Separating feelings from reactions is not a reference to simply emotional feelings that we may have. It means separating what it feels like to be at a particular level of intensity from our usual reaction to it. This is the central point of cognitive therapies, but taken to another level from how they are normally practiced. This is a prime example of how existing tools can be adapted for different outcomes.
Let’s face it, behavior is why bipolars get in trouble when they are in an out-of-control mania. A thorough inventory of the behaviors that adversely affect others is helpful in becoming more aware of them. Of course, this awareness alone will not prevent bad behaviors, but will present the opportunity to choose better ones.
The above tools are just the beginning and a complete toolkit should be built before beginning. No one would attempt to fly a plane after merely reading about a few of its features. Classroom lessons, studying and learning from a trained professional are not only required but simple common sense. It would be foolish and dangerous to do otherwise. Please treat hypomania with the same wisdom with step by step study and practice.
Unfortunately, crisis and bipolar seem synonymous for far too many people. It would be wise to plan for the next crisis with concrete actions to be taken to recover from it. But, It is important to remember that the focus of a crisis plan is on making symptoms go away, not learning how to be hypomanic and in control.
A success plan needs to include who is going to help, how to recognize it immediately when it starts, the estimated time before losing control, what steps are necessary at each time frame, and more. There also needs to be failsafes built in to recognize and mitigate any escalation in intensity.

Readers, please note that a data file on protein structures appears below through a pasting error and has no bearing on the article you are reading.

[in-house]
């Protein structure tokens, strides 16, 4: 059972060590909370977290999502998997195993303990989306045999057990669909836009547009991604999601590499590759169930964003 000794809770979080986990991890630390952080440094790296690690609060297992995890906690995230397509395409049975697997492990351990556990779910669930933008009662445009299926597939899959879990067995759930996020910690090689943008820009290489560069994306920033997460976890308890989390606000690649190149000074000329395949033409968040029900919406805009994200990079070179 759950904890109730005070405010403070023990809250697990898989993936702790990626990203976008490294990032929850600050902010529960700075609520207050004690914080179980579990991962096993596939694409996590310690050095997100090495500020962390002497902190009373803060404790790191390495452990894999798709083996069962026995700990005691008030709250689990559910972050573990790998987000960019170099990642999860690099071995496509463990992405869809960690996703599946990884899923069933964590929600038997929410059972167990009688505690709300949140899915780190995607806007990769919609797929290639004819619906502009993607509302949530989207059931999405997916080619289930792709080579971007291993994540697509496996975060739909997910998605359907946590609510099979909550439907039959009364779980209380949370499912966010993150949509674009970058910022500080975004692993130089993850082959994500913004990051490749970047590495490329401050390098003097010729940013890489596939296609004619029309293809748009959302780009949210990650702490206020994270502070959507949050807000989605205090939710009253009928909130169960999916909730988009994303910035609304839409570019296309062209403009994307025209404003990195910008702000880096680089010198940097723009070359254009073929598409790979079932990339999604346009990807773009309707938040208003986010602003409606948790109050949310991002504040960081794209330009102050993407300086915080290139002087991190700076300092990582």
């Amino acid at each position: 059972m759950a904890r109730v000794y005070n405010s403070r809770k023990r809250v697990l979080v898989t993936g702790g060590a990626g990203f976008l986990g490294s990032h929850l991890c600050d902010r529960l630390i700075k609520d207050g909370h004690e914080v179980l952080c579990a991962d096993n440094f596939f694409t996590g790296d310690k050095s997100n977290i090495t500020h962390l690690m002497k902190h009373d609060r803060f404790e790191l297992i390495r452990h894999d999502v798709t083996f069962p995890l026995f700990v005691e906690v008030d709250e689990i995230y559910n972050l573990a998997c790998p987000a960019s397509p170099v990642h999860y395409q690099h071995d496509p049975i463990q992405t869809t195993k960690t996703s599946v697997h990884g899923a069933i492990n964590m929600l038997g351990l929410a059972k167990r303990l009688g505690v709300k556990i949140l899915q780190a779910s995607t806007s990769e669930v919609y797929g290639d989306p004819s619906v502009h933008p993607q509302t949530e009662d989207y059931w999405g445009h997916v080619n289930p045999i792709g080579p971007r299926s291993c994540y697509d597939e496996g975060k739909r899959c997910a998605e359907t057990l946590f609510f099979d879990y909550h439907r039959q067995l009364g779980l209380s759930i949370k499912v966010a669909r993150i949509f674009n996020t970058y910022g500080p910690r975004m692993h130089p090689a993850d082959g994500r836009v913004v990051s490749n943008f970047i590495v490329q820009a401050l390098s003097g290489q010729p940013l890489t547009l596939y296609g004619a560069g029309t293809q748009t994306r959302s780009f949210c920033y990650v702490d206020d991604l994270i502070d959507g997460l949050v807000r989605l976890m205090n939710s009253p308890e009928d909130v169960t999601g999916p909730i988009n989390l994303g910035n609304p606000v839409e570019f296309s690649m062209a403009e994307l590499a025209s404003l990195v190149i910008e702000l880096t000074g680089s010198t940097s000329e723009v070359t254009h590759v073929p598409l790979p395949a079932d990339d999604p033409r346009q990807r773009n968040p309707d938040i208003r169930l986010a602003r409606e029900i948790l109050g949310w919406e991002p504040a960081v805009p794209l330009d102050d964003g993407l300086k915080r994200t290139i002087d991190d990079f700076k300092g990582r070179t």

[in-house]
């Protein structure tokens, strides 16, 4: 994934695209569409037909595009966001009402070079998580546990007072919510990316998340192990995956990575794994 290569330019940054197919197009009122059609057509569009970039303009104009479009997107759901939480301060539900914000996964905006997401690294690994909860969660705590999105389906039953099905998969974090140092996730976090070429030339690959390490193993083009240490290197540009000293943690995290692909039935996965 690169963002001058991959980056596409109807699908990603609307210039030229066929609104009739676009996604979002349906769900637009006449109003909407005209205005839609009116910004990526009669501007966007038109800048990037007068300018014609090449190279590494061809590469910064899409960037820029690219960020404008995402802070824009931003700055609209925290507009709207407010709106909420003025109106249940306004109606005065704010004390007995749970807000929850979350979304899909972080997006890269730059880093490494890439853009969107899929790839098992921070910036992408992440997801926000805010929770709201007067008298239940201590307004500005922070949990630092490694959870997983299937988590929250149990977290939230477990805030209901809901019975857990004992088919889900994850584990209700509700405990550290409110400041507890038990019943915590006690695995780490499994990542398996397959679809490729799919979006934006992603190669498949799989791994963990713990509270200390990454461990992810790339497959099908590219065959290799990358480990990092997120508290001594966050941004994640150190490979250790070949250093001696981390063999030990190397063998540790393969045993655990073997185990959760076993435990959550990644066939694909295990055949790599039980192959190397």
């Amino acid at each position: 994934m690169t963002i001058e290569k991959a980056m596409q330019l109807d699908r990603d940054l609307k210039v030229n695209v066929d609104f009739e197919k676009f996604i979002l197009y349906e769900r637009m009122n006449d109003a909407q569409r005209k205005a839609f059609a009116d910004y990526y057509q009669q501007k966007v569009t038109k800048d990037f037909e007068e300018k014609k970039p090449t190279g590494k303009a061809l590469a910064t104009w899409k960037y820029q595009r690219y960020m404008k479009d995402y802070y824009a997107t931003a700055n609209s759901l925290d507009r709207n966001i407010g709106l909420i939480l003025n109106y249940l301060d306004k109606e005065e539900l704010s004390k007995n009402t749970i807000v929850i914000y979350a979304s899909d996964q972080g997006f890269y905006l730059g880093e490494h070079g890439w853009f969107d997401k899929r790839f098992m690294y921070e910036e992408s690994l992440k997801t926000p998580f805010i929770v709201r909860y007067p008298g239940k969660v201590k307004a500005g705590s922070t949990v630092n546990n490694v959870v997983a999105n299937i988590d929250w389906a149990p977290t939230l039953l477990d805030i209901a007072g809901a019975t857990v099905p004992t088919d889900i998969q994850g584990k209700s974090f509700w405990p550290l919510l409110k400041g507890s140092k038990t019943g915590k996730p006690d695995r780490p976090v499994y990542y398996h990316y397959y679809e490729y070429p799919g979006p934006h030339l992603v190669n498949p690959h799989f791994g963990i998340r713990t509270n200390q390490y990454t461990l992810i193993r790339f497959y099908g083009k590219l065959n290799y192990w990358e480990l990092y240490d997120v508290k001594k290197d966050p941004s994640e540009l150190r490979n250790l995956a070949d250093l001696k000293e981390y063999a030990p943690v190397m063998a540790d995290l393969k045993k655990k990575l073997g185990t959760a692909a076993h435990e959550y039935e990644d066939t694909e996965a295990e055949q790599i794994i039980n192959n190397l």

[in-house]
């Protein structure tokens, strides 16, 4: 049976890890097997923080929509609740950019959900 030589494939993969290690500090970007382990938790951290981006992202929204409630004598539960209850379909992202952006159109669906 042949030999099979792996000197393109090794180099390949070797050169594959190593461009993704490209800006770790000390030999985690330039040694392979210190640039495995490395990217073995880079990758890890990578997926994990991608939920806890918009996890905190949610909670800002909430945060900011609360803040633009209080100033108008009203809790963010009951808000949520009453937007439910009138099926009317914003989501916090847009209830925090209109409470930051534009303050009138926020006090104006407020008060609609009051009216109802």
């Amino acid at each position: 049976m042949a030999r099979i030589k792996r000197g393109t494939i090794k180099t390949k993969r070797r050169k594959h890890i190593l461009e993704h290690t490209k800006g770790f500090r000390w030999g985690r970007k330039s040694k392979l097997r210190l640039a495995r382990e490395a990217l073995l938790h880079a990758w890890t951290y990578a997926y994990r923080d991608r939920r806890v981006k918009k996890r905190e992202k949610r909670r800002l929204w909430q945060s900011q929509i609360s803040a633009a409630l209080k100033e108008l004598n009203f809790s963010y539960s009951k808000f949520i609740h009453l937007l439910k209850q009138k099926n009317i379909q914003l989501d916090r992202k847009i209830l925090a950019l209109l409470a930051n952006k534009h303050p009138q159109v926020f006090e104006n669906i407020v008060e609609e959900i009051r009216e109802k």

Please understand that the process will take time, perhaps as much as a year or more. A success plan should not start out with trying a 40% intensity. It is important to master a 10% intensity and progress in 10% increments.
Do The Work
All the plans in the world will do no good if if the work is not done to make them a reality. This is the most important step of all.
Besides the fact that bipolar people want it, there are major benefits to getting hypomania under control for all involved. Greatest among them are increased stability and lowered risk of crisis, but removing the behavioral issues is most appreciated by those who have had to tolerate them for too long.
Please remember that this article is just an introduction and should not be used as a guide to follow. For more complete lessons, please visit the Bipolar Advantage Website.
Part Three of this hypomanic series explores how to find the line between hypomania and out of control.
Please share your thoughts in the discussion below. This is an important topic that needs to be talked about instead of kept in the closet.
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From Psych Central's Dr. Candida Fink & Joe Kraynak:
Can You Be Hypomanic Without Losing Control? | Bipolar Advantage (April 6, 2012)
Hypomania « bipolar one, real life two. (April 7, 2012)
Last reviewed: 12 Apr 2012